Remember Mrs. Livingston, the adorable, self-effacing Asian housekeeper on The Courtship of Eddie’s Father? Now imagine three of her, each dressed in matching striped miniskirt and earrings, sporting a Morticia-like black wig, and playing music that sounds like the Go-Go’s backed by the Ramones. Now imagine a packed house of twentysomethings at the San Francisco club Slim’s, cheering them on, yelling for encores, and giving a collective, charmed awwww when the bass player says, in fractured English, ”Thank you — we luuuv you!” with a cute lilt at the end. No doubt about it: Shonen Knife is in town.
The cult of the all-woman alternative band from Osaka, Japan, extends farther than the Bay Area music underground. Virgin has released Let’s Knife, the band’s first album for a major American label. Members of L7 and Mötorhead attended a Shonen party in L.A., part of the group’s two-city U.S. promotional swing in mid-February; Metallica’s Kirk Hammett wants to record with them. Kurt Cobain, in the liner notes of Nirvana’s Incesticide, marvels at their ”honesty.” A tribute album, Every Band Has a Shonen Knife Who Loves Them, released in 1989, features 23 American alternative bands, including Sonic Youth and L7, covering Shonen Knife songs. The trio even has a U.S. fan club, based in Hoboken, N.J.
Virgin isn’t alone in turning eastward, as U.S. record companies gradually discover the exotic thrill and diversity of the Japanese underground rock scene. Last year, Sonic Youth fans who attended the group’s U.S. tour also experienced the frenetic art-thrash of the Boredoms (another band from Osaka — Japan’s Seattle), fronted by two bent-over-screaming lead singers. The hip indie label Shimmy Disc has released albums by them and the Ruins, a similar ”Japanoise” combo. Seattle’s Sub Pop will unveil the first American album from Tokyo’s all-woman grungesters Supersnazz in June. Another indie, Rockville, has just released an album by another distaff band, the 126.96.36.199’s. ”When Sho-nen Knife comes to America, they want to go to Häagen-Dazs,” says Rockville label manager Jeff Pachman by way of distinguishing the bands. ”The 188.8.131.52’s want to go to a sleazy bar and play pool.”
Yet another example of the Westernization of world culture? Not to Shonen Knife. ”We have a lot of things in common (with American music fans) — taste in music, and in kitschy and colorful things,” says wide-faced bassist Michie Nakatani, the Shonen best versed in English, over Mexican food the afternoon after Slim’s. Guitarist Naoko Yamano, the Shonen with the most delicate features, adds haltingly that she loves Beverly Hills, 90210: ”It is very funny.”
Like its Western musical counterparts, Shonen was raised on a diet of the Beatles and punk bands like the Buzzcocks and XTC. ”I wanted to be like them,” says Naoko Yamano. (Cheap Trick’s 1978 At Budokan album was more than an influence — long-faced drummer Atsuko Yamano was in the audience when it was recorded.) The group formed in 1982, naming itself after a child’s knife, and has recorded three previous albums. ”Everyone who wants to be big has to go to Tokyo,” says Nakatani. ”But the people who want to be themselves and play their own music stay in Osaka.”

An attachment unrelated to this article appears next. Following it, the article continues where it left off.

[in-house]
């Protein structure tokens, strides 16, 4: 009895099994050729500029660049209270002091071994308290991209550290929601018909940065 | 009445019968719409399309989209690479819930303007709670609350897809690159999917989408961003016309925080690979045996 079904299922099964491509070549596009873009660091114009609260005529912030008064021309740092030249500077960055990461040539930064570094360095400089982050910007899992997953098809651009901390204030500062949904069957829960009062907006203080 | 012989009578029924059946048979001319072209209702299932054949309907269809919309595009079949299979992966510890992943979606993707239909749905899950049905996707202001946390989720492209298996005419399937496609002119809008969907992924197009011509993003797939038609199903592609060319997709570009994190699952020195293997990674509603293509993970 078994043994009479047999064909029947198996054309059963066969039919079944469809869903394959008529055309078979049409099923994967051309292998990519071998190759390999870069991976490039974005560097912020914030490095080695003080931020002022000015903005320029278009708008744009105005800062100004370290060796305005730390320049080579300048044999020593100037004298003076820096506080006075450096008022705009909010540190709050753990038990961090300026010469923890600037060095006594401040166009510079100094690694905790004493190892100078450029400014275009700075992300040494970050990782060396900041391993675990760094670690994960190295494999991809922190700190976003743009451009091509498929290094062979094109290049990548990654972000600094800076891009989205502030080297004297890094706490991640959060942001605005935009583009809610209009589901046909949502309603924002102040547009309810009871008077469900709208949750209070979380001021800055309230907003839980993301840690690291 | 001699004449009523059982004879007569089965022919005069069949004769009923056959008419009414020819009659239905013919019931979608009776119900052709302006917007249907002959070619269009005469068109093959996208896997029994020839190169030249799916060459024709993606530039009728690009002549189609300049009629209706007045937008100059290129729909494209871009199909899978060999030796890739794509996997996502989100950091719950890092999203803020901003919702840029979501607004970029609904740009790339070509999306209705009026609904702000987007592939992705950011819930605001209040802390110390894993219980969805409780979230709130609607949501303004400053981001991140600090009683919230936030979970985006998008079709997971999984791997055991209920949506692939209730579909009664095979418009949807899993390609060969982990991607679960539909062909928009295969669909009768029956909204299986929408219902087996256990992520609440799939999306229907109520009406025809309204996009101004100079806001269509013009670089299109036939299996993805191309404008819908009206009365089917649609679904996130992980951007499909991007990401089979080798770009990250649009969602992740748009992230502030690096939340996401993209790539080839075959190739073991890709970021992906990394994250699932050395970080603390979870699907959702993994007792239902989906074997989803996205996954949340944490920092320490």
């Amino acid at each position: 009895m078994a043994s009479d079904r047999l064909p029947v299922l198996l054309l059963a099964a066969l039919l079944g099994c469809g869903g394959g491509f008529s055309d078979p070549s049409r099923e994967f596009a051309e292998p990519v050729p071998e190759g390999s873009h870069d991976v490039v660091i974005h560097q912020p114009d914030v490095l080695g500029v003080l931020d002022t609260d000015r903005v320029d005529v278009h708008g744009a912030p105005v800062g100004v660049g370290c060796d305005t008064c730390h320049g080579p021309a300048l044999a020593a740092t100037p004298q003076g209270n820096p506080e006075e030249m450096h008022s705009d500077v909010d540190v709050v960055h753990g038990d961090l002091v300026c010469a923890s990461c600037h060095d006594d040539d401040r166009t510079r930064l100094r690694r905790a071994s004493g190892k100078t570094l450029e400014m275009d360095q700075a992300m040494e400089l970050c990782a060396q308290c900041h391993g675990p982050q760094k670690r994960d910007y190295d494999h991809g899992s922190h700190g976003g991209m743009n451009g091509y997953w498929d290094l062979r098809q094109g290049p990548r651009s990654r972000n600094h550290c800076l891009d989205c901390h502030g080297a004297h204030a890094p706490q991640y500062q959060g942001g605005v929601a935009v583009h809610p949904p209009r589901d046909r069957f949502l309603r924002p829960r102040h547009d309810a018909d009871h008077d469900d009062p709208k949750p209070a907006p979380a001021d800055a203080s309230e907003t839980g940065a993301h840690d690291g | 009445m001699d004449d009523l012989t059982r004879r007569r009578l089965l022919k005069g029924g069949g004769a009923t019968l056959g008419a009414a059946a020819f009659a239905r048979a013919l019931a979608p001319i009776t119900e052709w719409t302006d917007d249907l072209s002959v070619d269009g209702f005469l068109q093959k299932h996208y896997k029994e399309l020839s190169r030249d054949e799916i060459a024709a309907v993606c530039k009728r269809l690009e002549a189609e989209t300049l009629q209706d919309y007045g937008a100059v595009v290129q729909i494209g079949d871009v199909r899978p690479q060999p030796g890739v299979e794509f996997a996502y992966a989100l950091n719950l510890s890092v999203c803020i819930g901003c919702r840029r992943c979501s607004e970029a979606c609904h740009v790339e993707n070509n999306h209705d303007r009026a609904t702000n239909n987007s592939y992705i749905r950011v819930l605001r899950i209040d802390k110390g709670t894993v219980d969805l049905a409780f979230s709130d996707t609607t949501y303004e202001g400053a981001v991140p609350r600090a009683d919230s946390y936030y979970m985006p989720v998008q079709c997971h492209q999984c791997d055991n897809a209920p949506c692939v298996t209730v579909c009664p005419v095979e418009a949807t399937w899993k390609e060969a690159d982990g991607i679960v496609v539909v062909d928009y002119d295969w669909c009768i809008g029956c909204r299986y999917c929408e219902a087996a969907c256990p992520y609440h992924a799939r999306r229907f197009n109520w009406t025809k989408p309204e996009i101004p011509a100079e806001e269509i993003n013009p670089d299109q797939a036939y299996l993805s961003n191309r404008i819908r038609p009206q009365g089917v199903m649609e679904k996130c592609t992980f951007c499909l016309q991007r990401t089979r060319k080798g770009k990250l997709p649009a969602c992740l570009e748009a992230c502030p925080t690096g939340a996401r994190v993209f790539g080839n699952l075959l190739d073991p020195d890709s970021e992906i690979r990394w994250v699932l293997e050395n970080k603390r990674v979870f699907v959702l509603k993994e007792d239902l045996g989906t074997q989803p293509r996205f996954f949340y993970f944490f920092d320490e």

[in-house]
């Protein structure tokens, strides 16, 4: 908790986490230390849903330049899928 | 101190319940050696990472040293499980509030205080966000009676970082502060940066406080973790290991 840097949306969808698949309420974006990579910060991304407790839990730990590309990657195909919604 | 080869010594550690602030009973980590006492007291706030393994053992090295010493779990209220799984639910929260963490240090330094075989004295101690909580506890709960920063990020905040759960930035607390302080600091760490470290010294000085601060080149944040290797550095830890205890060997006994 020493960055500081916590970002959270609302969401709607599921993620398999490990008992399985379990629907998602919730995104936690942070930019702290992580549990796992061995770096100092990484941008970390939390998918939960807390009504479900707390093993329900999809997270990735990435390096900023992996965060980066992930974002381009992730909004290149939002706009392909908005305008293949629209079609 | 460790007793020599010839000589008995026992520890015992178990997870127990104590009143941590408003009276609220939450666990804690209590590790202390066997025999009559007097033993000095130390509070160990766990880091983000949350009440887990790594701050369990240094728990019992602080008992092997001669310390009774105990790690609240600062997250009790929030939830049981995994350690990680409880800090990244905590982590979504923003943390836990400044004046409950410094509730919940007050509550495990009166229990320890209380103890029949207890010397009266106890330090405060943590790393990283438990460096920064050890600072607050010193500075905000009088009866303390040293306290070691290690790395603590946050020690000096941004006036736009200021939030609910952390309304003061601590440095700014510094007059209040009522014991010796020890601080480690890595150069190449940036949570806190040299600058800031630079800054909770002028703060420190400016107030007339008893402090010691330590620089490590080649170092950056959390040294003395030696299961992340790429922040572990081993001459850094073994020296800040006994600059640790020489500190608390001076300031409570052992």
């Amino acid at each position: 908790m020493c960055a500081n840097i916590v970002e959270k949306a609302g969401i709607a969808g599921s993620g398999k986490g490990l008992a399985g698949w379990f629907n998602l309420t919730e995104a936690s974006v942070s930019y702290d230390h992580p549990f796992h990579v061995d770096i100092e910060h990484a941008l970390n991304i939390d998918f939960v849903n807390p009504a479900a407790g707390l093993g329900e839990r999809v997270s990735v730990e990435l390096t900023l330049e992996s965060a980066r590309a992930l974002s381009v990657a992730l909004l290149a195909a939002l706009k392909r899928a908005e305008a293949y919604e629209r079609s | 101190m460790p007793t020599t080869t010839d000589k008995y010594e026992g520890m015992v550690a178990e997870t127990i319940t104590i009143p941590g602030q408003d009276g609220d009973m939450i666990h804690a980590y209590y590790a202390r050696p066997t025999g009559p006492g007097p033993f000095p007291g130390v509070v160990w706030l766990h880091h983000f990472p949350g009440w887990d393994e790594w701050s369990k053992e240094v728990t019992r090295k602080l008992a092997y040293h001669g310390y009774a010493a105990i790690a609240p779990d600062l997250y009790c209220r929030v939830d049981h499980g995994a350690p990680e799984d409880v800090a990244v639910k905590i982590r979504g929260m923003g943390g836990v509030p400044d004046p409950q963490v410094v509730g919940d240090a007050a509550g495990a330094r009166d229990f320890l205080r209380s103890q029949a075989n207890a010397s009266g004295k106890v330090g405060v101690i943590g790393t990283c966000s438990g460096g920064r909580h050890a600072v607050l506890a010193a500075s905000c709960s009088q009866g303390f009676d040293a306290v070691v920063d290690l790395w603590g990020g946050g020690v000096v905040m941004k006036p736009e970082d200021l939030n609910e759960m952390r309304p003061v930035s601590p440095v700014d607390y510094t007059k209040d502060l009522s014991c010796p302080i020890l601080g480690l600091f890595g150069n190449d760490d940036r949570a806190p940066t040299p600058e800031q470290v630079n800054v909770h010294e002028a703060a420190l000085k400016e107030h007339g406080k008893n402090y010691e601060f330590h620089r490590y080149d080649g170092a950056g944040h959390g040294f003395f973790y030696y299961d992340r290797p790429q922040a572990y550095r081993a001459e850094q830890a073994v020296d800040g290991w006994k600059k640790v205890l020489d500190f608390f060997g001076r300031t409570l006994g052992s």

There are a few crucial differences between Asian and American rock stars. Japanese punk bands who have played at New York City’s CBGB have been known to apologize on stage if they feel they haven’t played a good set. Danny Goodwin, vice president of A&R at Virgin, says of Shonen Knife, ”You don’t give them a Hollywood hug or anything. There’s head-nodding and distancing before you get close to them.” Indeed, the trio has refused to divulge their ages (they’re said to be in their early 30s) to anyone, even Virgin executives.
Will Shonen Knife and the Japanoise combos be perceived as merely a gimmick by attention-span-impaired alternative-rock fans in the U.S.? ”People do say such a thing, but we don’t take ourselves as a novelty act at all,” says Nakatani, a bit sadly. Naoko Yamano sternly adds, ”We are not Al Yankovic.” Virgin’s Goodwin admits that the group needs to work a little on enunciation. ”The repartee they have on stage is very cute,” he says, ”but in a song with 120 beats per minute, it’s hard to understand what they’re saying.”
Before heading back to Japan (a summer U.S. tour is being considered), Shonen Knife has to endure a few more American rituals, like interviews and record-store appearances. At 10:30 the morning after their appearance at Slim’s, the group finds itself huddled around a bunch of microphones in a control room at KUSF, the FM radio station of the University of San Francisco. They’re sleepy and in need of coffee, but game. Before the interview begins, though, the young, bespectacled DJ hands them a form letter about the use of on-air profanity. ”Can you sign your name and then write ‘Shonen Knife’ underneath?” he asks. Then he pauses. ”Uh… do you have signatures?”